A summer break from school can be a great opportunity to re-focus and recharge. You can also use this time to sharpen your drawing skills. If you’re eager to get back into creating art, don’t let the summer months go to waste. Designing your concept boards can be self-taught even if you are not a born artist.

The most important thing is to make it a priority and schedule your time for art making. It’s easy to get distracted by the kids at home or by other things that need to be done around the house, but try to make room for at least an hour each day. Even if you only manage a half hour, that’s better than nothing.

To keep your skills honed during the summer break, keep up with your sketching every day and also spend some time learning basic drawing skills like perspective drawing and how to draw objects like furniture and household items in different views (front, side and three-quarter view). Also practice composition by taking photos of interesting subjects that show off interesting shapes or forms.

Are you a student who wishes there was a summer art camp for adults? Are you an adult who could use some refresher drawing classes? Wish no more because your dreams have come true.

Here are some suggestions to keep your drawing skills sharp this summer:

Join an art class or workshop. These are available all summer long at community centers, parks, and schools. Sign up at the beginning of the summer so you can lock in your spot.All-day workshops are amazing opportunities to learn new skills over one full day with little distraction. On the other hand, an evening class is perfect for those of us trying to juggle work schedules with our creative passions. Many larger cities offer free outdoor painting classes like plein air painting (painting en plein air), which is usually held during the late morning or early afternoon on weekdays. Check out recreation department websites or local paper websites to find these offerings.

Take advantage of your commute time. If you drive to work, listen to podcasts about art techniques like perspective, shading, composition, and color theory. Take public transit and read books like ” Drawing on the Right Side of Your Brain” or browse articles on digital artists communities like deviantART.com to continue learning about art techniques.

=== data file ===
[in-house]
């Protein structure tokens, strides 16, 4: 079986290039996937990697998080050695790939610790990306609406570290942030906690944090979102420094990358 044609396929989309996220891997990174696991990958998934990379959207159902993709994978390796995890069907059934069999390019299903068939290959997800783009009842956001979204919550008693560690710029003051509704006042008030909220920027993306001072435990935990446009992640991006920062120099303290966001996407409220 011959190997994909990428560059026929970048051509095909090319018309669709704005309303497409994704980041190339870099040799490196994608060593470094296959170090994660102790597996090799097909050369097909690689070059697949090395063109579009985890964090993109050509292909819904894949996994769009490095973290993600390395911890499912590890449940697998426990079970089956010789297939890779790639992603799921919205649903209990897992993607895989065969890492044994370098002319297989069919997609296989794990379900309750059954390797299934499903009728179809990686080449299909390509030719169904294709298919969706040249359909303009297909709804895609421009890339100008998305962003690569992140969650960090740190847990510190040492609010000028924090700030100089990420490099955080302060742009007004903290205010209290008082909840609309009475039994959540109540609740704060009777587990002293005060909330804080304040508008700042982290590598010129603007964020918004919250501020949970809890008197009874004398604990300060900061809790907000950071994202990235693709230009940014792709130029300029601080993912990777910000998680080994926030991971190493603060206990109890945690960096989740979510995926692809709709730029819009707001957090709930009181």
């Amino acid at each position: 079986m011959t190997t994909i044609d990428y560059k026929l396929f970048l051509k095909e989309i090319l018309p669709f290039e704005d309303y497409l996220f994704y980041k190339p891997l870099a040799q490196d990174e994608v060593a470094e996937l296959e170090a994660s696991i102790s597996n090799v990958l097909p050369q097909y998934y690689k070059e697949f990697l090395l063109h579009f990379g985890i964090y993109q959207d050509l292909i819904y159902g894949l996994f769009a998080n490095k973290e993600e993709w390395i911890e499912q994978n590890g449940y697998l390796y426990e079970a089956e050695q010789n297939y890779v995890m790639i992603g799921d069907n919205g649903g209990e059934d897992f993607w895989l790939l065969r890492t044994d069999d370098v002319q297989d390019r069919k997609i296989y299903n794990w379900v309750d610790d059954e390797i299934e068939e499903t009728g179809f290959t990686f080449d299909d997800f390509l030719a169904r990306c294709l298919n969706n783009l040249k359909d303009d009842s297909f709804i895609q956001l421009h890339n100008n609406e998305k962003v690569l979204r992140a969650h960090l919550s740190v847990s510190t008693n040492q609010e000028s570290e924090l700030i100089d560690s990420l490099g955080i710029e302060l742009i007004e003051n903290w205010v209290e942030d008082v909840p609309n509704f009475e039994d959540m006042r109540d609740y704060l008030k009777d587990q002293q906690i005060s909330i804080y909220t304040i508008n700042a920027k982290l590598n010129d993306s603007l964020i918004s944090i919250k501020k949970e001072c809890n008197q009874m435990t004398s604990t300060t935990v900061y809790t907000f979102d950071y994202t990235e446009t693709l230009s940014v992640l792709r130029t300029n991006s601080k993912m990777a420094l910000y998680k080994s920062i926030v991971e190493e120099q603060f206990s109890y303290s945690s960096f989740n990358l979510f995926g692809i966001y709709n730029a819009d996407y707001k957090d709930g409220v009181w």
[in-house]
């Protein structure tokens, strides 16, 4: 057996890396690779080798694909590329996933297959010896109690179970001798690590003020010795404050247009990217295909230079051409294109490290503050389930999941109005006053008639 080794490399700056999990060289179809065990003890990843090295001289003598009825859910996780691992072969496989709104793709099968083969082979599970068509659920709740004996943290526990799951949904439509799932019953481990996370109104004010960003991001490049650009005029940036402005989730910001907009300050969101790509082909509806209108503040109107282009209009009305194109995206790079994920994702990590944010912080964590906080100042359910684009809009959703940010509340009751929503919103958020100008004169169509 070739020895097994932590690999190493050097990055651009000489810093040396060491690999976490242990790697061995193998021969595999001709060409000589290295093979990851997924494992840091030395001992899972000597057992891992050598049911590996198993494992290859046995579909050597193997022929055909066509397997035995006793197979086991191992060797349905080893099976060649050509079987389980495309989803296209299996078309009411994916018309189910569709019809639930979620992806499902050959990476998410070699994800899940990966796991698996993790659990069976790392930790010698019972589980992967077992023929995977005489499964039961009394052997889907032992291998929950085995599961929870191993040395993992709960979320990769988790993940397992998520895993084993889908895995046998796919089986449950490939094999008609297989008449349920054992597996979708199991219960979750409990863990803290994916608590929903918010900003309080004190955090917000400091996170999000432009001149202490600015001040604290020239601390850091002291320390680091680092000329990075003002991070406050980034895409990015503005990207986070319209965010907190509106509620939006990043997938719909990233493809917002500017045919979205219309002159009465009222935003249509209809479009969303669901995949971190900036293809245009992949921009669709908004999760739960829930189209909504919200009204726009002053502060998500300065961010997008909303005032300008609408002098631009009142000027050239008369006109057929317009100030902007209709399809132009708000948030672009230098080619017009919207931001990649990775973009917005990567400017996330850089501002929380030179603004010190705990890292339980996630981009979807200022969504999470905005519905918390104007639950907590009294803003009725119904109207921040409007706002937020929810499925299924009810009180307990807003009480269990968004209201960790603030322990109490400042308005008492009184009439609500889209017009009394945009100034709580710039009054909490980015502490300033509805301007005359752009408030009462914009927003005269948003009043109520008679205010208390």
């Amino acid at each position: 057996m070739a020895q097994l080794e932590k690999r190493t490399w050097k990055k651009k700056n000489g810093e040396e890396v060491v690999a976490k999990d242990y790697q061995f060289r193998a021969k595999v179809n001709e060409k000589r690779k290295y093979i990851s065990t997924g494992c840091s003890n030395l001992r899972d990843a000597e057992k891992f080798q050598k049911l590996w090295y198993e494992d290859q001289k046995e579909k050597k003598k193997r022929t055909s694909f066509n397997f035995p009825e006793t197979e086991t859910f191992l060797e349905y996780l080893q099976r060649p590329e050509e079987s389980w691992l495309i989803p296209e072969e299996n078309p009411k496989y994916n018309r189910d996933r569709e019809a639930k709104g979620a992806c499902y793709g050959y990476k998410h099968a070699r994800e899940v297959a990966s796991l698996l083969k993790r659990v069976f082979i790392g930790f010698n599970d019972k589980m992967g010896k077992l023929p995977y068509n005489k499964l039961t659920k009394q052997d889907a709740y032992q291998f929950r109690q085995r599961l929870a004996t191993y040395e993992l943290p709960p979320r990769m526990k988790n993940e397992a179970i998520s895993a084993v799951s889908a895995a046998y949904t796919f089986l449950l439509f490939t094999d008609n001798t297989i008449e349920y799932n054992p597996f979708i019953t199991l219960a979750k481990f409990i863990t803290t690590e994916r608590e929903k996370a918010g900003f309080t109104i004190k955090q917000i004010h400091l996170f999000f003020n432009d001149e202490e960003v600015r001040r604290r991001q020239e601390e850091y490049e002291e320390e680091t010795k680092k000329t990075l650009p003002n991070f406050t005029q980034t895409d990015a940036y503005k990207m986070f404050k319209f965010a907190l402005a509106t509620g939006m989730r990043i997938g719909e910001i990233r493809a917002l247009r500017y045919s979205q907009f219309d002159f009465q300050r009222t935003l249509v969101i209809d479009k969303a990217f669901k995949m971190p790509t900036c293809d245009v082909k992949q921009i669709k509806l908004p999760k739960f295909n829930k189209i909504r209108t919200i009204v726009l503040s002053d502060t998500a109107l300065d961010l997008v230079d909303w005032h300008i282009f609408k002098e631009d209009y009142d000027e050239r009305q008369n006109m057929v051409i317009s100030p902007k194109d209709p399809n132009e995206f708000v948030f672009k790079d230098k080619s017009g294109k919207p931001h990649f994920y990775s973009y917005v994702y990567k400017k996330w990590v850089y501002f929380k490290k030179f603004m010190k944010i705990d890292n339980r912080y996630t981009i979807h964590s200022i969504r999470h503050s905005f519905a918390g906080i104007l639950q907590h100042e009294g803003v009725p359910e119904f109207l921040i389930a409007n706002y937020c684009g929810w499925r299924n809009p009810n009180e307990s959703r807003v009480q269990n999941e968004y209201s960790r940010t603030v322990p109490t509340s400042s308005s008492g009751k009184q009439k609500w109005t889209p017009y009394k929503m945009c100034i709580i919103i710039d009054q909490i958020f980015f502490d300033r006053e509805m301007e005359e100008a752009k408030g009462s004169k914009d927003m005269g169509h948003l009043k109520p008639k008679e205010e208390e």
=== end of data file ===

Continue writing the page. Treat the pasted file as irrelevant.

If you enjoy drawing and find it relaxing, there’s no reason to stop in the summer. With a little bit of creativity, you can keep your hand in a variety of art forms.
Here are a few ideas for ways you can keep your drawing skills sharp in the summer when there are no classes:

Visit your local art museum. Many museums offer free admission during the summer months. If you don’t live near an art museum, ask friends or family if they can get tickets for free or at a discount. The more time you spend observing other artists’ styles, the better artist you’ll become.

Find an online art tutorial on Youtube, like this one on how to draw anime eyes or this one on how to draw manga eyes . These tutorials will help you learn new styles that you can apply to your own drawings.

Take photos of people you know and practice drawing their faces from memory. If they’re willing, ask them to pose with different expressions for you to draw later.
Work on your sculptures out of clay instead of drawing them on paper. You’ll be able to create three-dimensional forms instead of two-dimensional ones with this method.

If you’re just starting out as an artist, it’s important to keep your skills honed during those months when your art classes aren’t in session. Having a strong foundation of skills will benefit you as an artist throughout the year.

There are plenty of online courses for aspiring artists, but there also plenty of free tutorials and resources available on the internet for aspiring artists.
Summer break is a great time to practice your drawing skills with these tips:

  • Find a subject – Before you can learn how to draw, you have to know what it is that you want to draw. Look for something that interests you. It could be a person, landscape or anything else that draws your attention.
  • Observe – Once you’ve found your subject of choice, take some time to study it from different angles. You’ll want to try seeing things from different perspectives that will help give you a better understanding of the subject and allow you to see things from a three dimensional perspective.
How to keep your drawing skills sharp in the summer when there are no classes